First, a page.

Posted on April 15, 2019
A slate of $132 million in projects intended to offset environmental impacts of the Deepwater Horizon disaster on the Alabama coast has received federal approval, Gov. Kay Ivey’s office announced Friday.
The news is a step forward in the process spelled out by the federal RESTORE Act, which governs disbursement of money paid in penalties by companies involved in the disaster. While it isn’t the last step, it means that 28 separate projects can now be submitted for individual approval, which will allow work to begin.
“We’ll be submitting those starting now,” said Chris Blankenship, commissioner of the Alabama Department of Conservation and Natural Resources. “We should see work starting later this summer on some of these.”
- Environmental Restoration of Cotton Bayou and Terry Cove, $515,000
- Development for a Regional Strategic Plan for the Coastal Alabama Region, phase III, $579,375
- Expansion of the Orange Beach Wildlife Rehabilitation and Education Center/Gulf Coast Wildlife Recovery and Interpretive Center, $472,255
- Auburn University Gulf Coast Engineering Research Station, $9,270,000
- Characterization and Delineation of Significant Sand Resource Areas Essential for Beach Restoration, Offshore Alabama, $950,175
- City of Chickasaw Sewer Rehabilitation Project, $1,339,000
- Alabama Gulf Seafood Marketing Campaign, $2,937,699
- Aloe Bay/Mississippi Sound Water Quality Enhancement Project, $11,845,000
- Extension of Effluent Force Main from Bayou La Batre Wastewater Treatment Facility, $16,068,000
- Bayou La Batre Collection System/Lift Station Upgrades, $13,189,150
- Lillian Park Beach Habitat and Shoreline Protection, $645,254
- Perch Creek Area Sanitary Sewer Trunk Line, $3,665,048
- Longevity, Stability & Water Quality Improvements, Bon Secour DMDA, $350,966
- Replacement of Substandard Facilities at the ADEM Coastal Office & Mobile Field Office, $6,038,599
- Mobile Area Storm Water Mapping & Resiliency Planning, $3,090,000
- Three Mile Creek Watershed Restoration, $12,081,900
- Fairhope Area Community-Based Comprehensive Land Use Plan, $669,500
- Fort Morgan Parkway Trail Extension, $4,566,608
- Meaher Park Improvements, $3,553,500
- Mobile County Dirt Road Paving (Sediment Reduction) Program, $10,395,914
- Alabama Point Seawall Repair, $2,562,640
- Canal Road Improvements East of Ala. 161, $1,903,718
- Orange Beach North Sewer Force Main Upgrade, $5,350,850
- Storm Water Management Improvements for Toulmin Springs Branch and Gum Tree Branch, $1,222,744
- Fairhope Sewer Upgrade Phase I, $10,300,000
- Little Lagoon Restoration Project, $6,175,557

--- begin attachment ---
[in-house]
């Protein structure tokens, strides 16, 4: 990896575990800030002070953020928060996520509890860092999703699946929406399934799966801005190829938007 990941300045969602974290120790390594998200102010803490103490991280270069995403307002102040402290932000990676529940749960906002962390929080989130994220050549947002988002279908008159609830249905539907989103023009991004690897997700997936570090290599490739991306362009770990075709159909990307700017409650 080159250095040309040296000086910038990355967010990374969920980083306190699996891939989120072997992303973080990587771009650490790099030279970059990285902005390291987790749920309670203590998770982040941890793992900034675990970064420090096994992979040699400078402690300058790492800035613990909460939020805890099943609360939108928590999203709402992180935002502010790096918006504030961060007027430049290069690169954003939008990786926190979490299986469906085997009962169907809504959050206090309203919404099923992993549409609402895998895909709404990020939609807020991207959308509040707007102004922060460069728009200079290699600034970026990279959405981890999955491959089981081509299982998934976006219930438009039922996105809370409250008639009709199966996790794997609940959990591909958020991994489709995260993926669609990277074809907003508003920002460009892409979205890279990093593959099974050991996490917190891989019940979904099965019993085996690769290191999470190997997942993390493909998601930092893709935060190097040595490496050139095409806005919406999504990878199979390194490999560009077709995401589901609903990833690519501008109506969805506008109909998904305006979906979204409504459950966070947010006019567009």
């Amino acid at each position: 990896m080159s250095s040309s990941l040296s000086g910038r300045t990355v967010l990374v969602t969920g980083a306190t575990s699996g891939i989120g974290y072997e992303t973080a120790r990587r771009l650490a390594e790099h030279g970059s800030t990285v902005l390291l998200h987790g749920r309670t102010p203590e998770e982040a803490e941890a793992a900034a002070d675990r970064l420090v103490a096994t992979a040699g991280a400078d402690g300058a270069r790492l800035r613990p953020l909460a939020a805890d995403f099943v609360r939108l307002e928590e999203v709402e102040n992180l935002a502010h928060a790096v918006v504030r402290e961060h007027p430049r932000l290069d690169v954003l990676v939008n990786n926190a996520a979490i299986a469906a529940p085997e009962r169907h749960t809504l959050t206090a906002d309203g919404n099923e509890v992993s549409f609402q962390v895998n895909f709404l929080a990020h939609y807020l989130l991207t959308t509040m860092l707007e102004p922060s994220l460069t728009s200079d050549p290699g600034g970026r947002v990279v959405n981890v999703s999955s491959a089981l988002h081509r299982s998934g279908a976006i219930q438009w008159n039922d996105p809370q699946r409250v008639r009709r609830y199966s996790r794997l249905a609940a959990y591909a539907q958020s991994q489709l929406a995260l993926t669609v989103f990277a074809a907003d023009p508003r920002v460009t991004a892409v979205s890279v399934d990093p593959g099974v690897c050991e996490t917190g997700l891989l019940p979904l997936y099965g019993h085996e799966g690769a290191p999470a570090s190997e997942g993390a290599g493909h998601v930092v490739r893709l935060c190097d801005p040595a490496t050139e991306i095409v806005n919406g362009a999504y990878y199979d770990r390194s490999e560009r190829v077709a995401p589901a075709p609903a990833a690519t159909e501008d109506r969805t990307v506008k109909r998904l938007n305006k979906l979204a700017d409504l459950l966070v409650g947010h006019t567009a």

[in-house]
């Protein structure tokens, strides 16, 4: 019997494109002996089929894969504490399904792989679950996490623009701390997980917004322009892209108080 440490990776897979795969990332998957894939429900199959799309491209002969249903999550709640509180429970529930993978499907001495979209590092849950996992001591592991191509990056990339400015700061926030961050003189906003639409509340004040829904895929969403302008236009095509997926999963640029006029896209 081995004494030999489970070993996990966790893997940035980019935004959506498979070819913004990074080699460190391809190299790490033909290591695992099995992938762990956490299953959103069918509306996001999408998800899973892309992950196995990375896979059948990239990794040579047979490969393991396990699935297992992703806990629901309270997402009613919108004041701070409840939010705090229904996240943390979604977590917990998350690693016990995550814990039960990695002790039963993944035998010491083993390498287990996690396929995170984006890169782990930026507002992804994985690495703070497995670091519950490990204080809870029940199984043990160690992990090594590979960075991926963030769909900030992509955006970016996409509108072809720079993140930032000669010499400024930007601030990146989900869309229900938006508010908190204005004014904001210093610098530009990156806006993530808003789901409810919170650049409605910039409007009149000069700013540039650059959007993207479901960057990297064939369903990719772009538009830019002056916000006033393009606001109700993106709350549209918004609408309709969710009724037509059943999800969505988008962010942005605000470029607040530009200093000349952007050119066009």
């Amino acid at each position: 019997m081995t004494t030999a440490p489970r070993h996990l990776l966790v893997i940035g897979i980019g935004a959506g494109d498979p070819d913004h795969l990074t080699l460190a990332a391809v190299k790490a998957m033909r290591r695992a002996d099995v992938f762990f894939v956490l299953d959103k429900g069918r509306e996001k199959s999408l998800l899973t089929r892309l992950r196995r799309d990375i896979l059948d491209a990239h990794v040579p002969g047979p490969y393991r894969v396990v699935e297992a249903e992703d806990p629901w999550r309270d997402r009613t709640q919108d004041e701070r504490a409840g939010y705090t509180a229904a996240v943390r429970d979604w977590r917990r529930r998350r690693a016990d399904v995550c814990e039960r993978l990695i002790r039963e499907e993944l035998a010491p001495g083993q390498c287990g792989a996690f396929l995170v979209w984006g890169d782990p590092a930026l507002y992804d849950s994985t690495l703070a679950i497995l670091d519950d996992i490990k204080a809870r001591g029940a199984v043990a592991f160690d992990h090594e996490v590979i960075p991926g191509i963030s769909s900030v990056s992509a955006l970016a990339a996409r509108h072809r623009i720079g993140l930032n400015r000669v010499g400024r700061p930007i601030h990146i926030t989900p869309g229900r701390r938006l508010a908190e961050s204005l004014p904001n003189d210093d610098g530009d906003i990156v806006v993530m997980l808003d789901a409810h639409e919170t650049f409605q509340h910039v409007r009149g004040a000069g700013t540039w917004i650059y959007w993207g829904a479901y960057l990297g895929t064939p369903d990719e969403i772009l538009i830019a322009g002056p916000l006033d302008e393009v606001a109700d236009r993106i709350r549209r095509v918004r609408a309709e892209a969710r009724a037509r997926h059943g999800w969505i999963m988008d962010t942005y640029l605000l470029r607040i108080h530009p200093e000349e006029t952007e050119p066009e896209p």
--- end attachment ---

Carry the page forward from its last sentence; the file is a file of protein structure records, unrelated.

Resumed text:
- Eastern Shore Sanitary Sewer Overflows Prevention Plan, $1,030,000
- One Mobile: Reconnecting People, Work and Play through Complete Streets, $1,287,500
The list also includes a $300,000 planning grant for the state expenditure plan. Full details can be found online at https://restorethegulf.gov.
“The approval of the State Expenditure Plan continues reinvestment in the Alabama’s Gulf Coast communities as a result of the oil spill funds guaranteed to the people of Alabama through the RESTORE Act,” said Ivey. “As these projects move forward, I look forward to seeing the return on this investment, as we build a more resilient coast.”
The RESTORE Act divides restoration money into five “buckets” to be spent in different ways. In March 2018 the Alabama Gulf Coast Recovery Council unveiled a slate of 50 Mobile and Baldwin county projects adding up to $315 million that it had selected for approval. That announcement included $187 million in projects funded by Bucket 1 money, divided among Gulf Coast States for economic and environmental restoration. That portion wasn’t involved in Friday’s announcement.
The Alabama Gulf Coast Recovery Council also had voted to recommend $128.5 million in projects to be funded by Bucket 3 money, which is overseen by the federal Gulf Coast Ecosystem Recovery Council. Friday’s news was that that council had approved the roster of Bucket 3 projects submitted by the state council.
The list approved by the federal council is much the same as the one publicized by the state council last year. It omitted one small project, a stream gaging station on Fish River, but Blankenship said that had been funded with money from a different source.
The overall amount was slightly higher: Where the state council’s list of Bucket 3 projects added up to $128.5 million, the total approved by the federal council was $132.4 million.